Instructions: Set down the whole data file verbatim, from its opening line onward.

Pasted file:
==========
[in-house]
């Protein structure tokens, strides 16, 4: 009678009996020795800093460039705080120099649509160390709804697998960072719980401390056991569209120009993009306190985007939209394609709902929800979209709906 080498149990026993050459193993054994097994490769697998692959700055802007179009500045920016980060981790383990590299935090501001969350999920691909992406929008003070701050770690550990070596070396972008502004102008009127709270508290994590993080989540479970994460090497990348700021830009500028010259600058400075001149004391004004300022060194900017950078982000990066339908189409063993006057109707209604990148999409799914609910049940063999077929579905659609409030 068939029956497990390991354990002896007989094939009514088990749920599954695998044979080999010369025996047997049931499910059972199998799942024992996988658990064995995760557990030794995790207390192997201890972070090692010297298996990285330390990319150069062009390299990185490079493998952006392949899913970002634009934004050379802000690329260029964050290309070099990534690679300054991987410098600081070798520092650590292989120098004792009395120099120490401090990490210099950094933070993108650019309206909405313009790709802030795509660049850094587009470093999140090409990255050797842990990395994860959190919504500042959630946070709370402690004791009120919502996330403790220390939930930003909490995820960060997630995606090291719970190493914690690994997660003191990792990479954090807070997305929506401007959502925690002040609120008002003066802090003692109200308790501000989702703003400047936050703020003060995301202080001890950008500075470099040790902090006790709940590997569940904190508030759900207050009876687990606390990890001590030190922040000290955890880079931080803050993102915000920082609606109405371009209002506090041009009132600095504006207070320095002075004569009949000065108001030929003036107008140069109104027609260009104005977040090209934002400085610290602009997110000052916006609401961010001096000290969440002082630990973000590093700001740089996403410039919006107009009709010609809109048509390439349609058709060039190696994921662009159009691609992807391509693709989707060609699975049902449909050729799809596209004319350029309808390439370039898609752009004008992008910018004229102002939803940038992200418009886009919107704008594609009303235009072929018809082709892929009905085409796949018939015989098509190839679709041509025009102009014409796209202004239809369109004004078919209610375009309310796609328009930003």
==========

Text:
[in-house]
């Protein structure tokens, strides 16, 4: 009678009996020795800093460039705080120099649509160390709804697998960072719980401390056991569209120009993009306190985007939209394609709902929800979209709906 080498149990026993050459193993054994097994490769697998692959700055802007179009500045920016980060981790383990590299935090501001969350999920691909992406929008003070701050770690550990070596070396972008502004102008009127709270508290994590993080989540479970994460090497990348700021830009500028010259600058400075001149004391004004300022060194900017950078982000990066339908189409063993006057109707209604990148999409799914609910049940063999077929579905659609409030 068939029956497990390991354990002896007989094939009514088990749920599954695998044979080999010369025996047997049931499910059972199998799942024992996988658990064995995760557990030794995790207390192997201890972070090692010297298996990285330390990319150069062009390299990185490079493998952006392949899913970002634009934004050379802000690329260029964050290309070099990534690679300054991987410098600081070798520092650590292989120098004792009395120099120490401090990490210099950094933070993108650019309206909405313009790709802030795509660049850094587009470093999140090409990255050797842990990395994860959190919504500042959630946070709370402690004791009120919502996330403790220390939930930003909490995820960060997630995606090291719970190493914690690994997660003191990792990479954090807070997305929506401007959502925690002040609120008002003066802090003692109200308790501000989702703003400047936050703020003060995301202080001890950008500075470099040790902090006790709940590997569940904190508030759900207050009876687990606390990890001590030190922040000290955890880079931080803050993102915000920082609606109405371009209002506090041009009132600095504006207070320095002075004569009949000065108001030929003036107008140069109104027609260009104005977040090209934002400085610290602009997110000052916006609401961010001096000290969440002082630990973000590093700001740089996403410039919006107009009709010609809109048509390439349609058709060039190696994921662009159009691609992807391509693709989707060609699975049902449909050729799809596209004319350029309808390439370039898609752009004008992008910018004229102002939803940038992200418009886009919107704008594609009303235009072929018809082709892929009905085409796949018939015989098509190839679709041509025009102009014409796209202004239809369109004004078919209610375009309310796609328009930003």